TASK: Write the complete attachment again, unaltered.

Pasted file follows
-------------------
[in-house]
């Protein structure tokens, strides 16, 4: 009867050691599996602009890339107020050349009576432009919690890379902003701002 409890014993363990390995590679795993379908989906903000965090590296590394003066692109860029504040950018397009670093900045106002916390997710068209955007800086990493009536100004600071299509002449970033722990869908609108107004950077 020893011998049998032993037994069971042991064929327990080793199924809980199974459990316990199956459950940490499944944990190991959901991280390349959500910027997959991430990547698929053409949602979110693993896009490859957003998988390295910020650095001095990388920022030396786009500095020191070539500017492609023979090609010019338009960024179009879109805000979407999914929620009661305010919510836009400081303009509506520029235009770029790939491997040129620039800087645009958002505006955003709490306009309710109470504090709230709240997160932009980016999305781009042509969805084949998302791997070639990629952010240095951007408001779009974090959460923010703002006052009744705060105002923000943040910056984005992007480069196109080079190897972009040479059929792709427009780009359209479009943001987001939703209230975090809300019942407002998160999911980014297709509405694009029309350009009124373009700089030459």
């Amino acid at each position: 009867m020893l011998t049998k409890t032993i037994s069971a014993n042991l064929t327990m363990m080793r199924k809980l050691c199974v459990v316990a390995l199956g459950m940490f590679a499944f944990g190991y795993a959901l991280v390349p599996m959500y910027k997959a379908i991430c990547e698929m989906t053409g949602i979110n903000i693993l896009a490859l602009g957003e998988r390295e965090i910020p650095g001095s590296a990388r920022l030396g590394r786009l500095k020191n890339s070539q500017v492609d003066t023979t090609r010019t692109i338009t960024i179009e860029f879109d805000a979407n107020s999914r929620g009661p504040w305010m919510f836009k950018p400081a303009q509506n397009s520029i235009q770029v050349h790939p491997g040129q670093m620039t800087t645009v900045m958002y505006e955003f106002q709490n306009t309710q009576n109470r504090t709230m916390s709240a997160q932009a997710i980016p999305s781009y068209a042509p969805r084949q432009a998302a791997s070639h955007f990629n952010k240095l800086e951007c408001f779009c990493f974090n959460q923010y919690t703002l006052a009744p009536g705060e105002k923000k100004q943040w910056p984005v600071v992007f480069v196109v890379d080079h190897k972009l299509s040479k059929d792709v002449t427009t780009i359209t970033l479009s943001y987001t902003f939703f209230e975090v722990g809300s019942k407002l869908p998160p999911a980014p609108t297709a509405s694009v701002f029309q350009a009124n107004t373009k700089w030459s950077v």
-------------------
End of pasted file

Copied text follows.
[in-house]
């Protein structure tokens, strides 16, 4: 009867050691599996602009890339107020050349009576432009919690890379902003701002 409890014993363990390995590679795993379908989906903000965090590296590394003066692109860029504040950018397009670093900045106002916390997710068209955007800086990493009536100004600071299509002449970033722990869908609108107004950077 020893011998049998032993037994069971042991064929327990080793199924809980199974459990316990199956459950940490499944944990190991959901991280390349959500910027997959991430990547698929053409949602979110693993896009490859957003998988390295910020650095001095990388920022030396786009500095020191070539500017492609023979090609010019338009960024179009879109805000979407999914929620009661305010919510836009400081303009509506520029235009770029790939491997040129620039800087645009958002505006955003709490306009309710109470504090709230709240997160932009980016999305781009042509969805084949998302791997070639990629952010240095951007408001779009974090959460923010703002006052009744705060105002923000943040910056984005992007480069196109080079190897972009040479059929792709427009780009359209479009943001987001939703209230975090809300019942407002998160999911980014297709509405694009029309350009009124373009700089030459």
């Amino acid at each position: 009867m020893l011998t049998k409890t032993i037994s069971a014993n042991l064929t327990m363990m080793r199924k809980l050691c199974v459990v316990a390995l199956g459950m940490f590679a499944f944990g190991y795993a959901l991280v390349p599996m959500y910027k997959a379908i991430c990547e698929m989906t053409g949602i979110n903000i693993l896009a490859l602009g957003e998988r390295e965090i910020p650095g001095s590296a990388r920022l030396g590394r786009l500095k020191n890339s070539q500017v492609d003066t023979t090609r010019t692109i338009t960024i179009e860029f879109d805000a979407n107020s999914r929620g009661p504040w305010m919510f836009k950018p400081a303009q509506n397009s520029i235009q770029v050349h790939p491997g040129q670093m620039t800087t645009v900045m958002y505006e955003f106002q709490n306009t309710q009576n109470r504090t709230m916390s709240a997160q932009a997710i980016p999305s781009y068209a042509p969805r084949q432009a998302a791997s070639h955007f990629n952010k240095l800086e951007c408001f779009c990493f974090n959460q923010y919690t703002l006052a009744p009536g705060e105002k923000k100004q943040w910056p984005v600071v992007f480069v196109v890379d080079h190897k972009l299509s040479k059929d792709v002449t427009t780009i359209t970033l479009s943001y987001t902003f939703f209230e975090v722990g809300s019942k407002l869908p998160p999911a980014p609108t297709a509405s694009v701002f029309q350009a009124n107004t373009k700089w030459s950077v």